How Do You Set up a Trust?
John Maher: Okay. How do you go about setting up a trust?
John Brennan: Again, a trust can be relatively simple, but I always recommend an attorney for something like a trust. The law is complicated, there are certain things you want to make sure you have in there just to check the box on certain things. So I'll always recommend the use of counsel, but a trust could be relatively simple, where property, purpose, trustee, it can be really broken down to very basic elements. But if you're out there, I recommend working with a lawyer.
What Is a Certificate of Trust?
John Maher: In terms of documents that are involved in trusts, I've heard of a certificate of trust. What is that and how does that fit into the idea of trust in an estate plan?
John Brennan: So a certificate of trust would be, let's say you own a trust and you put a house in a trust, a certificate of trust would be something that would be filed at the Registry Of Deeds, which would show that a trust exists, so and so was the trustee and they were empowered to act. What it does is it lets people know that someone has the ability, that a trust is real and this person has the legal authority to act on the property in the trust. So if it's a piece of real estate, a lender might see that and say, "Okay so and so here's the filing. They have the authority to borrow against this property for the trust purposes."
John Maher: Okay. So anytime you're assigning some of your property to a trust, it's important to have that certificate of trust so that it, again, it just proves that the trust has ownership over that.
John Brennan: In some ways it's like wearing a badge. It says, "Yes, I have the authority to act here." Yeah, that's what that certificate does.
The Importance of Getting Help With Your Trust
John Maher: Any tips or final thoughts on trusts as part of an estate plan and why they're important? John Brennan: Well, as you know, we talked about it extensively in some other podcasts, so I would say I'm certainly open to talking to individuals about how they might use their trust. But I would say the ability to do different things with a trust is vast. You can pretty much do whatever you want, it's just a question of language and how. And people often come to me and I tell them what their trust says, and I tell them what the trust does... When it's operating on assets and it's benefiting people who are named in the trust, what that will look like and what those parameters might actually translate to in the real world. So I suppose that's my advice for trusts.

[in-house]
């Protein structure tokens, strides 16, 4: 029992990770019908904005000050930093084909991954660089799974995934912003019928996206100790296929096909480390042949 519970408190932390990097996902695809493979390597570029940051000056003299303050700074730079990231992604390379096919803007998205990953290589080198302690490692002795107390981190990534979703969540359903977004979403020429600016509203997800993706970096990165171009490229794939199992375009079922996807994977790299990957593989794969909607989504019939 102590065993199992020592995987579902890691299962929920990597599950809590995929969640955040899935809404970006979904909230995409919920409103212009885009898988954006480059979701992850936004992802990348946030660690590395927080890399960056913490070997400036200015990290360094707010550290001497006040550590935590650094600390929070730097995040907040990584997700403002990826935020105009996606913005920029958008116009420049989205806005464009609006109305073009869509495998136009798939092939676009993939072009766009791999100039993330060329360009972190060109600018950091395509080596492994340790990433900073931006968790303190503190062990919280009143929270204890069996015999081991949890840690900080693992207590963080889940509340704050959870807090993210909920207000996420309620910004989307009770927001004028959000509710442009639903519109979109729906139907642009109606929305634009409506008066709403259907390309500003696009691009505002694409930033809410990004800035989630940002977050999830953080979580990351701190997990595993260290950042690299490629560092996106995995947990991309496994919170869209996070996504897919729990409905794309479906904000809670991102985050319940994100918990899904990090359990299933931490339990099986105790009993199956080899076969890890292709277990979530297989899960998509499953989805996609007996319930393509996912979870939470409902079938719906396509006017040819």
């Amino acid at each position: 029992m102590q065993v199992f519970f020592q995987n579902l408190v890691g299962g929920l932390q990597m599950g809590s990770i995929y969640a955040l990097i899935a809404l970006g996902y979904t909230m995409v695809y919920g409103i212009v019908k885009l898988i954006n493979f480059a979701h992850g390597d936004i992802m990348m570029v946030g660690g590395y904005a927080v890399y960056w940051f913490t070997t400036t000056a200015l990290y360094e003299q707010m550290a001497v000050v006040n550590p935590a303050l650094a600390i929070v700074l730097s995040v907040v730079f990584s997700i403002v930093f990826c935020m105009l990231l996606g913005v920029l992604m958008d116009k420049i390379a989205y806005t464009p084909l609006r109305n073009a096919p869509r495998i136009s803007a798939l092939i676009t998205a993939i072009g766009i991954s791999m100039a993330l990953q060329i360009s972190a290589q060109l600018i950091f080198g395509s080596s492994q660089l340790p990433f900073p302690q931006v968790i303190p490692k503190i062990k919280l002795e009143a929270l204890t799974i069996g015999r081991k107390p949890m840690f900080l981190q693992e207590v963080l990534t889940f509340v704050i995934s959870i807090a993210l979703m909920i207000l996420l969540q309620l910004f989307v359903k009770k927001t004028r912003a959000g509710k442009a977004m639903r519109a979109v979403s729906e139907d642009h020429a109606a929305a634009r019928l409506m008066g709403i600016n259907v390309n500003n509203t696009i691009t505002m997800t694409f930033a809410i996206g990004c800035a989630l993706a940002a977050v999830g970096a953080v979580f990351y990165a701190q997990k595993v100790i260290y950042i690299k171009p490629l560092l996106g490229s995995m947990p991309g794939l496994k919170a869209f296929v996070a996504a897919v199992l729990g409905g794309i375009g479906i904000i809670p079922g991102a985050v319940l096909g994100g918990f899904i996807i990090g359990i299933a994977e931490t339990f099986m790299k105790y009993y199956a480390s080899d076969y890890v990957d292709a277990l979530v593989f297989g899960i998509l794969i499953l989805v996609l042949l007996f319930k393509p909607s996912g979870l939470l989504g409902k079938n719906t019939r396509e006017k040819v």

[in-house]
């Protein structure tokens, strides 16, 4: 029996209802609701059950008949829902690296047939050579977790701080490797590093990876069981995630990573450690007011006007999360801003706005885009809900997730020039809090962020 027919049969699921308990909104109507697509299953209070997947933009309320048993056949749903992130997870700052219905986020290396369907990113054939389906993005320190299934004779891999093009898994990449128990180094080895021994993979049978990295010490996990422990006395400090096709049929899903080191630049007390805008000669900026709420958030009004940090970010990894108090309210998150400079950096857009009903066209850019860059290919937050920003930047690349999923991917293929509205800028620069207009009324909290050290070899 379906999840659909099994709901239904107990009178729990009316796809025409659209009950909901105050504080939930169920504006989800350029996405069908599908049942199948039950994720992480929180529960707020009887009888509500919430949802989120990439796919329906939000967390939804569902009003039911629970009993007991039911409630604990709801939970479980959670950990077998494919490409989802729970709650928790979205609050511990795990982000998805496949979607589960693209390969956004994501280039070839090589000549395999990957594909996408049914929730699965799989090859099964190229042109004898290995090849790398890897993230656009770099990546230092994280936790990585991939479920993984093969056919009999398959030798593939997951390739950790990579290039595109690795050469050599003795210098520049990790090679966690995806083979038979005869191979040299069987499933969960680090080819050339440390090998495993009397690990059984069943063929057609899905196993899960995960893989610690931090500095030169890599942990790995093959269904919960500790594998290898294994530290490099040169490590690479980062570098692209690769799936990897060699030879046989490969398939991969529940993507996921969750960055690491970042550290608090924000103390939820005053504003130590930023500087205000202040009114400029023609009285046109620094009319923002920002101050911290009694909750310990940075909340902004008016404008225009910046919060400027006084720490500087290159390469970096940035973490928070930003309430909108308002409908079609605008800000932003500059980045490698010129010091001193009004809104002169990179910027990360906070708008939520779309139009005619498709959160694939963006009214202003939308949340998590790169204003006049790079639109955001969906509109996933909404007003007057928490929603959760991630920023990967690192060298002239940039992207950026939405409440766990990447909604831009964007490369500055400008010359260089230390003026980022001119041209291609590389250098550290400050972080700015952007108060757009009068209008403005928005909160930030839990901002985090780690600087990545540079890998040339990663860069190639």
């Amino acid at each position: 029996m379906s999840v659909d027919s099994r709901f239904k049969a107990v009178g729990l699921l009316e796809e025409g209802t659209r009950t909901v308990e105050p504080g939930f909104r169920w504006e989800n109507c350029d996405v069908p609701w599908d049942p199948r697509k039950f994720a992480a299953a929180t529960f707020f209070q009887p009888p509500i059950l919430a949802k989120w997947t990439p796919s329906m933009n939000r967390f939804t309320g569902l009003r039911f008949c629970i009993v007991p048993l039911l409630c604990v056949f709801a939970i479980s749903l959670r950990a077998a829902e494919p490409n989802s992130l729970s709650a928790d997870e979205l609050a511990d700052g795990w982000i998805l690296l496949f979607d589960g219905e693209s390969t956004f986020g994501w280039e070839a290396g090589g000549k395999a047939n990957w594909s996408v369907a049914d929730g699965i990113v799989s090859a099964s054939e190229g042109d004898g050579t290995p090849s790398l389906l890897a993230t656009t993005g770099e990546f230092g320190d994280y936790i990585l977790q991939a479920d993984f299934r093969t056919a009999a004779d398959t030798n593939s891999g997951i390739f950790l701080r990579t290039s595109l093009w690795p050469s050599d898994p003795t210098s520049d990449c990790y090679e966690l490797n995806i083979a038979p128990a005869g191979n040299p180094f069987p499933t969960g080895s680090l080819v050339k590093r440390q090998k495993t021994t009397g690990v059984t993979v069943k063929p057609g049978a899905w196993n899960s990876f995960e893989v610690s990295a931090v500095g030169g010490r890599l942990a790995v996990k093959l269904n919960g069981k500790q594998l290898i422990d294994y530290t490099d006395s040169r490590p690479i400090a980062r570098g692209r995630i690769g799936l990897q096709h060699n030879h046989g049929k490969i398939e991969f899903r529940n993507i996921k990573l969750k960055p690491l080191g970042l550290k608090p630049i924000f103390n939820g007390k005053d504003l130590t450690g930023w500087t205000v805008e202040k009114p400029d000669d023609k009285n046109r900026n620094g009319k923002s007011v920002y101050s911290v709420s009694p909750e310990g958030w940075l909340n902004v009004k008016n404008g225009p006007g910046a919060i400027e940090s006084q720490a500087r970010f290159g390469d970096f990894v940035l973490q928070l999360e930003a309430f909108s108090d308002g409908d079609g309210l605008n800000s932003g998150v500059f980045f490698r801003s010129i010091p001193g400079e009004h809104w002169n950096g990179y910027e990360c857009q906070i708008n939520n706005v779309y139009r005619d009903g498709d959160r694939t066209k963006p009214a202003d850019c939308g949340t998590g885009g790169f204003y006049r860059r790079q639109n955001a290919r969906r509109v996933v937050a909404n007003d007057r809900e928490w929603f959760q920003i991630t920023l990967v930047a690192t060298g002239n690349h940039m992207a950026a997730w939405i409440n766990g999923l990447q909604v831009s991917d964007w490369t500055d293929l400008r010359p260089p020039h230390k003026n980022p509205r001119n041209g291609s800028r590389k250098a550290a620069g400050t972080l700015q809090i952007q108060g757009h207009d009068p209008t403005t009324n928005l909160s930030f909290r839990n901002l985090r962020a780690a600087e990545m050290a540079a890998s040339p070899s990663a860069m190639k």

John Maher: Is to have somebody go over it with you and make sure you understand what it is that it's doing?
John Brennan: Smart people get stymied by them because you could understand in the lawyer's office, but the concepts are often pretty foreign. I tell people there's nothing wrong with taking a little bit of knowledge from various sources, even things like web searches and YouTube can be helpful, and then things like your friendly trust officers here at the Cape Ann Savings Bank are the type of people who can be helpful just in terms of understanding what you got and knowing how it's going to work.
Contact Cape Ann Savings Bank to Learn More About Trusts
John Maher: All right, well that's good advice. Thank’s John for speaking with me today.
John Brennan: Sure thing, John.
John Maher: And for more information, contact Cape Ann Savings Trust & Financial Services at 978-283-7079, or visit the website at capeannsavings.bank.
Investments purchased through the Cape Ann Savings Trust & Financial Services Department are not FDIC insured, not FDIC, guaranteed, not bank guaranteed, and may lose principal value.